Effects of Vitamin B-12 supplementation on neurologic and cognitive function in older people: A randomized controlled trial1,2

Alan D. Dangour*, Elizabeth Allen, Robert Clarke, Diana Elbourne, Astrid E. Fletcher, Louise Letley, Marcus Richards, Ken Whyte, Ricardo Uauy, Kerry Mills

*Corresponding author for this work

Research output: Contribution to journalArticlepeer-review

38 Citations (Scopus)


Background: Moderate Vitamin B-12 deficiency is relatively common in older people. However, there is little robust evidence on the effect of Vitamin B-12 supplementation on neurologic and cognitive outcomes in later life. Objective: We investigated whether Vitamin B-12 supplementation benefits neurologic and cognitive function in moderately Vitamin B-12-deficient older people. Design: We conducted a double-blind, randomized, placebo-controlled trial in 7 general practices in South East England, United Kingdom. Study participants were aged 75 y and had moderate Vitamin B-12 deficiency (serum Vitamin B-12 concentrations: 107-210 pmol/L) in the absence of anemia and received 1 mg crystalline Vitamin B-12 or a matching placebo as a daily oral tablet for 12 mo. Peripheral motor and sensory nerve conduction, central motor conduction, a clinical neurologic examination, and cognitive function were assessed before and after treatment. Results: A total of 201 participants were enrolled in the trial, and 191 subjects provided outcome data. Compared with baseline, allocation to Vitamin B-12 was associated with a 177% increase in serum concentration of Vitamin B-12 (641 compared with 231 pmol/L), a 331% increase in serum holotranscobalamin (240 compared with 56 pmol/L), and 17% lower serum homocysteine (14.2 compared with 17.1 mmol/L). In intention-to-treat analysis of covariance models, with adjustment for baseline neurologic function, there was no evidence of an effect of supplementation on the primary outcome of the posterior tibial compound muscle action potential amplitude at 12 mo (mean difference: 20.2 mV; 95% CI:-0.8, 0.3 mV). There was also no evidence of an effect on any secondary peripheral nerve or central motor function outcome, or on cognitive function or clinical examination. Conclusion: Results of the trial do not support the hypothesis that the correction of moderate Vitamin B-12 deficiency, in the absence of anemia and of neurologic and cognitive signs or symptoms, has beneficial effects on neurologic or cognitive function in later life.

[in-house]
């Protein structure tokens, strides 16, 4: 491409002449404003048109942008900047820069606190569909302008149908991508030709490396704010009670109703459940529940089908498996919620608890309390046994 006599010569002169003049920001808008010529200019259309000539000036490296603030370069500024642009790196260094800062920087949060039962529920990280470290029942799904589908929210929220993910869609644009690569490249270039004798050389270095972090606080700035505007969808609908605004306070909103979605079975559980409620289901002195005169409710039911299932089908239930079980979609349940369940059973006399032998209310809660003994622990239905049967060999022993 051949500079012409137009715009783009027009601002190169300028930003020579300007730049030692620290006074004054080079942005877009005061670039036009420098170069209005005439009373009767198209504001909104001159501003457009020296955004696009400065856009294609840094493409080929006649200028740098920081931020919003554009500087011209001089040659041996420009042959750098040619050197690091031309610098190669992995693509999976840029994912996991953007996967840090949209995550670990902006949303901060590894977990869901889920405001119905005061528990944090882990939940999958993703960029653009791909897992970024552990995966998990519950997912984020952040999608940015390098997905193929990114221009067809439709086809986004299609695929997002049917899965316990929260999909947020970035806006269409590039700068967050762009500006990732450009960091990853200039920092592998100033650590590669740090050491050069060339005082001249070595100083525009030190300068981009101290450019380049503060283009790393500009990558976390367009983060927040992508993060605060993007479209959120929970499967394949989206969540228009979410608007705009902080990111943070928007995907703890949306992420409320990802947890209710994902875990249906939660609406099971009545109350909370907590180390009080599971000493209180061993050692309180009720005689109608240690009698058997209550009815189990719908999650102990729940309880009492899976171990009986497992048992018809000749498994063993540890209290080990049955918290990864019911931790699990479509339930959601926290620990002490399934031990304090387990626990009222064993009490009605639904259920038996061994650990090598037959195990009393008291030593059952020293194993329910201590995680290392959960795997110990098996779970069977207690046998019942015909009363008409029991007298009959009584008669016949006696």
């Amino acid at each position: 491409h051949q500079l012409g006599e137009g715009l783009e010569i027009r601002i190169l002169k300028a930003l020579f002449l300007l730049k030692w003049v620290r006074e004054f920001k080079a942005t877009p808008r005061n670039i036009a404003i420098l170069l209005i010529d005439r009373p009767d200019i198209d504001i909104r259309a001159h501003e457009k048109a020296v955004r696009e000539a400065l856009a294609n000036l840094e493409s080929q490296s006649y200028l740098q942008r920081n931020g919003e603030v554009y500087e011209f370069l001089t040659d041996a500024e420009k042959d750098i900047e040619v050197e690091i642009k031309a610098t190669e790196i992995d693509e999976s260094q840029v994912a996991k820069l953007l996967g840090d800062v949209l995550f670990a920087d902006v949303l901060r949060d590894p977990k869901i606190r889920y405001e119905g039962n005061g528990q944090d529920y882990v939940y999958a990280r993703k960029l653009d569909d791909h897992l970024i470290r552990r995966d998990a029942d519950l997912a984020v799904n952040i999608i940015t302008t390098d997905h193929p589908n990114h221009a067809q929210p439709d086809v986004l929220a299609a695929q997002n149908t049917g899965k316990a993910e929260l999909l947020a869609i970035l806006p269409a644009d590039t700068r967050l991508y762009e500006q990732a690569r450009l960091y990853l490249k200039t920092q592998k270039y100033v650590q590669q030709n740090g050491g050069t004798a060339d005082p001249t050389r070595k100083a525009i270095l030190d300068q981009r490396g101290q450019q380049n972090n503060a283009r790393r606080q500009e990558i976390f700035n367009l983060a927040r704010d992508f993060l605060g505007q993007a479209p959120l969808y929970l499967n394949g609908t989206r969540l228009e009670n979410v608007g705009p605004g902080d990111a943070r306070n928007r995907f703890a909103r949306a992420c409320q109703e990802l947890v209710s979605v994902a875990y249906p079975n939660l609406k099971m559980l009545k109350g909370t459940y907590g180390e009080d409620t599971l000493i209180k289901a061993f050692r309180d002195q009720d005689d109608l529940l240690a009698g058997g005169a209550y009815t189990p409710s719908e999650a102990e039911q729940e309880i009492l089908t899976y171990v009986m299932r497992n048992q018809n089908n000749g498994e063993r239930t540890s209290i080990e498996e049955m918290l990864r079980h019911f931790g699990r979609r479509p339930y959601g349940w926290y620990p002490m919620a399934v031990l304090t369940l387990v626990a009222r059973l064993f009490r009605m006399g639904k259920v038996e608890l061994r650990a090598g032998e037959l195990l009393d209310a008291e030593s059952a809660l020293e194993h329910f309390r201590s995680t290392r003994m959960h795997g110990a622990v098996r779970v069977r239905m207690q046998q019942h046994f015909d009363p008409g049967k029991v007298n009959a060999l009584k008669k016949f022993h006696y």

Original languageEnglish
Pages (from-to)639-647
Number of pages9
JournalAmerican Journal of Clinical Nutrition
Issue number3
Publication statusPublished - 1 Sep 2015
Externally publishedYes

Bibliographical note

Publisher Copyright:
© 2015 American Society for Nutrition.


  • Cognitive
  • Neurologic
  • Older people
  • Peripheral and central nerve conduction
  • Vitamin B-12


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